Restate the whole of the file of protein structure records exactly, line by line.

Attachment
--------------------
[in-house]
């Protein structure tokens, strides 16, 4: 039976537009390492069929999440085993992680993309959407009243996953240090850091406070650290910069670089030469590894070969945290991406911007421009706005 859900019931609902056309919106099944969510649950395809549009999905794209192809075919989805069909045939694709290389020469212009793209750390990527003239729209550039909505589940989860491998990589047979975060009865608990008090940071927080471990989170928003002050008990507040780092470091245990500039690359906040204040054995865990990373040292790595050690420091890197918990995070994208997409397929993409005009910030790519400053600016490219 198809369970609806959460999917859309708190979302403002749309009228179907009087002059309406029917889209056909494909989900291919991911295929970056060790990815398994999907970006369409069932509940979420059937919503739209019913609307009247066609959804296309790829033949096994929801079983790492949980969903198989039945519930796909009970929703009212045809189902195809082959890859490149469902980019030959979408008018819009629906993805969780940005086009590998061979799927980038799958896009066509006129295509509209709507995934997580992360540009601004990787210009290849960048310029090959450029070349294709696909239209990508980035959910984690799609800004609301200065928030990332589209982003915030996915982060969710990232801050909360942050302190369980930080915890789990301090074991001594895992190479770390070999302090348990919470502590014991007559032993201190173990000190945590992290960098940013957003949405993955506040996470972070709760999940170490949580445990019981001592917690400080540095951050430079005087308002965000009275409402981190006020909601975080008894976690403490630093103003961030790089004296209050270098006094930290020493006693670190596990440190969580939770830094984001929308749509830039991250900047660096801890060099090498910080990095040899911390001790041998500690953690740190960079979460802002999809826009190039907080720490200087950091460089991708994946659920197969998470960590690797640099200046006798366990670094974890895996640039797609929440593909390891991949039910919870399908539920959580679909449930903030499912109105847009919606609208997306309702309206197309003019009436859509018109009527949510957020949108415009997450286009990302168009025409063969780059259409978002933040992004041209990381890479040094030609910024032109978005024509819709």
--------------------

[in-house]
């Protein structure tokens, strides 16, 4: 039976537009390492069929999440085993992680993309959407009243996953240090850091406070650290910069670089030469590894070969945290991406911007421009706005 859900019931609902056309919106099944969510649950395809549009999905794209192809075919989805069909045939694709290389020469212009793209750390990527003239729209550039909505589940989860491998990589047979975060009865608990008090940071927080471990989170928003002050008990507040780092470091245990500039690359906040204040054995865990990373040292790595050690420091890197918990995070994208997409397929993409005009910030790519400053600016490219 198809369970609806959460999917859309708190979302403002749309009228179907009087002059309406029917889209056909494909989900291919991911295929970056060790990815398994999907970006369409069932509940979420059937919503739209019913609307009247066609959804296309790829033949096994929801079983790492949980969903198989039945519930796909009970929703009212045809189902195809082959890859490149469902980019030959979408008018819009629906993805969780940005086009590998061979799927980038799958896009066509006129295509509209709507995934997580992360540009601004990787210009290849960048310029090959450029070349294709696909239209990508980035959910984690799609800004609301200065928030990332589209982003915030996915982060969710990232801050909360942050302190369980930080915890789990301090074991001594895992190479770390070999302090348990919470502590014991007559032993201190173990000190945590992290960098940013957003949405993955506040996470972070709760999940170490949580445990019981001592917690400080540095951050430079005087308002965000009275409402981190006020909601975080008894976690403490630093103003961030790089004296209050270098006094930290020493006693670190596990440190969580939770830094984001929308749509830039991250900047660096801890060099090498910080990095040899911390001790041998500690953690740190960079979460802002999809826009190039907080720490200087950091460089991708994946659920197969998470960590690797640099200046006798366990670094974890895996640039797609929440593909390891991949039910919870399908539920959580679909449930903030499912109105847009919606609208997306309702309206197309003019009436859509018109009527949510957020949108415009997450286009990302168009025409063969780059259409978002933040992004041209990381890479040094030609910024032109978005024509819709």